At the time, the CWTA was no doubt concerned over one of the key recommendations that had been floated in the 1998 draft revision of SC6: To set a lower exposure limit (0.2 W/Kg) for the eyes (see MWN, S/O98, p.1). While the 1999 RSC report agreed with the proposal in principle, it was shelved because, as a staff member of Health Canada’s Radiation Protection Bureau explained to Microwave News at the time, the RSC panel had concluded that more research was needed before definite conclusions could be drawn (see MWN, M/J99, p.3). The new RSC report states that a more stringent limit for the eyes is not necessary.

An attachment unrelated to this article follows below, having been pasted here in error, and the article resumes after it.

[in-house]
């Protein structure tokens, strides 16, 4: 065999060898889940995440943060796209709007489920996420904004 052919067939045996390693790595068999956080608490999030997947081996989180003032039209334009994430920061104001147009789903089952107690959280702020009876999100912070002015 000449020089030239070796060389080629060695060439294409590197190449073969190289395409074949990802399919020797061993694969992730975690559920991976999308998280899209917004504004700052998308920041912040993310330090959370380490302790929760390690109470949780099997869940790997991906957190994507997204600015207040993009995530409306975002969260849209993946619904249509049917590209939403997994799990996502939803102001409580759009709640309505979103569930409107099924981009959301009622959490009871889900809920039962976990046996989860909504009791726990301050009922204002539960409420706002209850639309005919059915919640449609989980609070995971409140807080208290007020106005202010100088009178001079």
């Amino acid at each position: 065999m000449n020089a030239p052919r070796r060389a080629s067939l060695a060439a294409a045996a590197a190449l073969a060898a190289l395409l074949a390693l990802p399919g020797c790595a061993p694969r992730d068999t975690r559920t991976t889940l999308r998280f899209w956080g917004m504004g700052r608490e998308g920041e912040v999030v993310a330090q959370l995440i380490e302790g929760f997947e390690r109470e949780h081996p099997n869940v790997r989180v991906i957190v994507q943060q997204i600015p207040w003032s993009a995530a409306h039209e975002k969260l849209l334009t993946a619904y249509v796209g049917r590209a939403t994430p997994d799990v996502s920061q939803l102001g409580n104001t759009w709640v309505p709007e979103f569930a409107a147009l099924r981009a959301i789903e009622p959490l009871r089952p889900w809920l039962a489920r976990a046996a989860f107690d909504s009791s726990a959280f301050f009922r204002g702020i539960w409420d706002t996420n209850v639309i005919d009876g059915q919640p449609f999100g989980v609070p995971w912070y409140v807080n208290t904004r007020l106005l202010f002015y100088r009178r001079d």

15 Years of Support from the Cell Phone Industry

Krewski was named the chairman of WIRC’s Board of Directors. Over the next 15 years, he and the McLaughlin Centre were major beneficiaries of CWTA’s support. They received on the order of C$2 million for RF research and information dissemination.

The CWTA contributed C$100,000 each year between 1999 and 2004 to support the WIRC, according to Marc Choma, a senior communications officer at the association, also based in Ottawa. In 2004, the WIRC became the RFcom.ca Web site, operated by the McLaughlin Centre. The site is still up and running and Krewski continues to serve as a project director. All the while, CWTA has continued to help support RFcom.ca.

In addition to the initial C$500,000 for the WIRC, Choma said that the CWTA also provided C$1 million over the same five-year period ending in 2004: C$125,000/year for the Canadian Interphone group and C$75,000/year to help set up an NSERC professorship at the University of Ottawa.